EACDT is currently working in seventeen schools, most of which lie in the poorest districts of Nairobi. The schools face a multitude of challenges rarely seen in the developed world, such as chronic overcrowding, an almost-total lack of resources and the theft of school property by local criminals. Despite everything, however, the pupils and their hard-pressed teachers continue to wear smiles, are full of resolve, and are hugely appreciative of our support. To learn more about each school, click on the symbols on the map or scroll down.  

Dagoretti High School

Mr Dixon Mutuku has been Head of Dagoretti High School for seven years. With 930 pupils, the average class size is 47. Mr Mutuku is enormously proud of the determination of his students, and credits the enhanced curriculum he is able to offer with support from EACDT.

According to Mr Mutuku, EACDT enhances the school’s offer by teaching character education through sport, alongside the traditional curriculum.

Dr. Aggrey Primary School

Wachira Kagunya, Head Teacher of Dr Aggrey Primary School has been in post for 5 years. With 735 pupils and an average class size of 40, like many Head Teachers, Mr Kagunya recognises the inadequacy of the facilities at his school as his major challenge.

According to Mr Kagunya , EACDT ‘s programme has led to improvements in behaviour and teamwork which, in turn, have led to better academic results.

Juja Road Primary School

Mrs Beatrice Sikukuu has been Head Teacher of Juja Road Primary School for 5 years. It has eleven hundred pupils with an average class size of fifty. Mrs Sikukuu attributes her school’s major challenges to its location, close to a significantly deprived area. Moreover, the school contains a large number of Somali refugees and this accounts for major language issues.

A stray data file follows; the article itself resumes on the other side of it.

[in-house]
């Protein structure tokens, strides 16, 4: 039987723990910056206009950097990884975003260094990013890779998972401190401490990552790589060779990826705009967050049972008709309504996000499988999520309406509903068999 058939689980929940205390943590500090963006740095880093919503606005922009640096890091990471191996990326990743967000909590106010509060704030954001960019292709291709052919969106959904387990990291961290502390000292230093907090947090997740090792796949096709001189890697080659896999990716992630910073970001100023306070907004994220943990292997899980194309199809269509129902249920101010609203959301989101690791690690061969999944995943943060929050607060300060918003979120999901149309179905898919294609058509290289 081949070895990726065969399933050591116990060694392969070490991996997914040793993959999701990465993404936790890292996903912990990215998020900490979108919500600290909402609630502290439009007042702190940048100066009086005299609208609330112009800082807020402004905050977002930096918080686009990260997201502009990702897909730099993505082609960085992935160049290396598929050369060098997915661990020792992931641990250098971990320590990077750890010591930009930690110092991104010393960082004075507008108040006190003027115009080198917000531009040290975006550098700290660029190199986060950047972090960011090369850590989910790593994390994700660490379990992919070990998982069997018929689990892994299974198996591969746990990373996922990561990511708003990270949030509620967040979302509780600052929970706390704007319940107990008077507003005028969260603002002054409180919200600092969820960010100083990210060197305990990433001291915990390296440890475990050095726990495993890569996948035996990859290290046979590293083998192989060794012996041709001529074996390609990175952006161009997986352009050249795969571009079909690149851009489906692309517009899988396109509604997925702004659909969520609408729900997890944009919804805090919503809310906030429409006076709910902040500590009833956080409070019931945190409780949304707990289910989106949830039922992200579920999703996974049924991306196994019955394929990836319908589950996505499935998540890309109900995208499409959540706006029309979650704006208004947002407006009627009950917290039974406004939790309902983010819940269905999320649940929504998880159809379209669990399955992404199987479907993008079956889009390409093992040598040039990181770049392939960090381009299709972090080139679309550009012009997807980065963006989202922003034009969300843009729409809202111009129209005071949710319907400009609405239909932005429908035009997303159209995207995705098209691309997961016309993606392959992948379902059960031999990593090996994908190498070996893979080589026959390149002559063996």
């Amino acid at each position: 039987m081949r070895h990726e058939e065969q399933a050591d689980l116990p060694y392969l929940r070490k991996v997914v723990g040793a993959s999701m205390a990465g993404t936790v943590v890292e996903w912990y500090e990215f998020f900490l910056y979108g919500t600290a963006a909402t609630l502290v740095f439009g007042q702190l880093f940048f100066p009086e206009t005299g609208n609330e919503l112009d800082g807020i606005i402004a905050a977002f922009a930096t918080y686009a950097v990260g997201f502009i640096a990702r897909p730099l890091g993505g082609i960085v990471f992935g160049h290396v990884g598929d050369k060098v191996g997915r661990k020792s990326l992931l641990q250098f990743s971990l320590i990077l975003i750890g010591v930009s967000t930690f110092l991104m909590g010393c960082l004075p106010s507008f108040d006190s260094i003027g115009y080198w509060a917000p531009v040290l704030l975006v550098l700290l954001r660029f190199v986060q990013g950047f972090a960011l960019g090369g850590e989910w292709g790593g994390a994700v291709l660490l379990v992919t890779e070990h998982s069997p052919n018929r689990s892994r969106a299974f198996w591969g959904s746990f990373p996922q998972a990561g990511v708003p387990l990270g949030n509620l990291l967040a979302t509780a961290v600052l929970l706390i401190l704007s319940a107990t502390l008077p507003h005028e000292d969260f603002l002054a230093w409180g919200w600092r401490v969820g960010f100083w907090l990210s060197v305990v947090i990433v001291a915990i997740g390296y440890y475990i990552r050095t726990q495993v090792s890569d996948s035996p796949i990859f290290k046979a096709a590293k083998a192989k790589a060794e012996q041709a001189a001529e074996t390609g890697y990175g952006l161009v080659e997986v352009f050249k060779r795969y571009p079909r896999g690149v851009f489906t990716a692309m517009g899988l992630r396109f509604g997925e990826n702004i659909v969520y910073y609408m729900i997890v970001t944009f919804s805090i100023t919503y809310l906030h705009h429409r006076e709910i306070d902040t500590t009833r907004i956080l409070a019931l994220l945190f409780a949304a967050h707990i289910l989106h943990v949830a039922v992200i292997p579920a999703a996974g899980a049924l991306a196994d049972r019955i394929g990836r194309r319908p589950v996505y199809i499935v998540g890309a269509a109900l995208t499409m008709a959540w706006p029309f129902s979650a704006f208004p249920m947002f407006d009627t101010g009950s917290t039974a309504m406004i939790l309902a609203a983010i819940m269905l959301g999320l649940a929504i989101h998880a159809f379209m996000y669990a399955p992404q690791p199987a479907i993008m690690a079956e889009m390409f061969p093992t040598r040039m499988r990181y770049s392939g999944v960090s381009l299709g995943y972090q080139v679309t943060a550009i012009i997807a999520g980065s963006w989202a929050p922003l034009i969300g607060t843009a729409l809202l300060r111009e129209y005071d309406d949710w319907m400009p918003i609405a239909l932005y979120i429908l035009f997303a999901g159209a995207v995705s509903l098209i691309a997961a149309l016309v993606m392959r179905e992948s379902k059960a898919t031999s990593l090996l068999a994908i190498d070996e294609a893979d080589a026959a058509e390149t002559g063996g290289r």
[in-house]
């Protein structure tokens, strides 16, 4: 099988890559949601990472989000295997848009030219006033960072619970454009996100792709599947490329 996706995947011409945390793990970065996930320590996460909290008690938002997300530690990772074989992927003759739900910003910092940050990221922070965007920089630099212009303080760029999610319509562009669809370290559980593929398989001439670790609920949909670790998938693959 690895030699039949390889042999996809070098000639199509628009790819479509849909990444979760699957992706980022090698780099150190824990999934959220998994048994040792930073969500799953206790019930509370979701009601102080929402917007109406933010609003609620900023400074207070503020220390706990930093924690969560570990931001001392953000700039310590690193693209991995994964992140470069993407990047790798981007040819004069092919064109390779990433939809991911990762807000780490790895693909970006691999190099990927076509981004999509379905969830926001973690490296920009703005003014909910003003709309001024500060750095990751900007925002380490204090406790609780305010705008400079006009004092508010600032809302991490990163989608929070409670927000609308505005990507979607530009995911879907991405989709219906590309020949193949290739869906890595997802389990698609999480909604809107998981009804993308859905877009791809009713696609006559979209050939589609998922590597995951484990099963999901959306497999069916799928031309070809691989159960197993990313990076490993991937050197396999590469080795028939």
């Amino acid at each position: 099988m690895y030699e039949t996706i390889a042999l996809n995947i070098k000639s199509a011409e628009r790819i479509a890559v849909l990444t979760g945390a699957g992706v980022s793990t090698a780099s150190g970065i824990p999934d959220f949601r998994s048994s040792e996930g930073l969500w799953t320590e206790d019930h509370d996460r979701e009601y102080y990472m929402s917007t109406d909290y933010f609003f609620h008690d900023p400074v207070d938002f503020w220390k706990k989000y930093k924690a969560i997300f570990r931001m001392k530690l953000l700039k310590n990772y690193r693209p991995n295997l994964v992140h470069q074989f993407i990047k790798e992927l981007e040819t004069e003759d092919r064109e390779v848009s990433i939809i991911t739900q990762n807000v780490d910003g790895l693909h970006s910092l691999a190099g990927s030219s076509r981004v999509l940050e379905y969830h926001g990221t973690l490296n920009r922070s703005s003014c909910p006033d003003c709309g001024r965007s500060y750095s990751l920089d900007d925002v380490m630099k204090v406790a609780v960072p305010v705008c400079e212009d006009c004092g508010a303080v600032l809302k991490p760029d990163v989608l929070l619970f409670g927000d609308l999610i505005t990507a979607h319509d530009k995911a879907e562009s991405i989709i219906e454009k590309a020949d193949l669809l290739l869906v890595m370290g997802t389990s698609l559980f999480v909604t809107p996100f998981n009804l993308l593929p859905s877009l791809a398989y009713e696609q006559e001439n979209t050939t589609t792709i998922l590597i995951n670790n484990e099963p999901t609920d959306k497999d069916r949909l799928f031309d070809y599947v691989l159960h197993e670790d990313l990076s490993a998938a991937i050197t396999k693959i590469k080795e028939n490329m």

According to Mrs Sikukuu, EACDT’s involvement with her school has had a significant impact. Attendance has improved and the playing fields have been upgraded for the benefit of the whole school community.

Kabiro Primary and Secondary

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Lenana Primary School

Mr Muasya has been teaching at Lenana Primary School for three years. The school has eleven hundred and fifty pupils and an average class size of 56.
Mr Muasya challenges the widely-held belief in educational circles in Kenya that sport has no part to play in children’s education. For him, extra-curricular activities are important in the formation of well-rounded individuals and that makes Mr Muasya a strong supporter of EACDT and its contribution to the life of his school. He is extremely proud that Joseph Omondi, an ex-pupil, is now playing in the first eleven for Kenya Kongonis Cricket Club.

Muslim Primary School

Mr Julius Karioki has been Head Teacher of Muslim Primary School for just over a year and a half. It may only have just under three hundred pupils, but it faces its own challenges. The extreme poverty in the area surrounding his school has led Mr Karioki to believe that the hopelessness felt by their parents has transmitted itself to the children in his care. Mr Karioki, one of our most enthusiastic supporters since  the beginning, has credited EACDT  with bringing hope to the children and the chance to channel their energy in a positive way.  Three of the pupils from Muslim Primary School have won bursaries to secondary education which has to be paid for in Kenya. Mr Karioki credits the intervention of EACDT with this achievement.

Nairobi School

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New Kihumbuini Primary School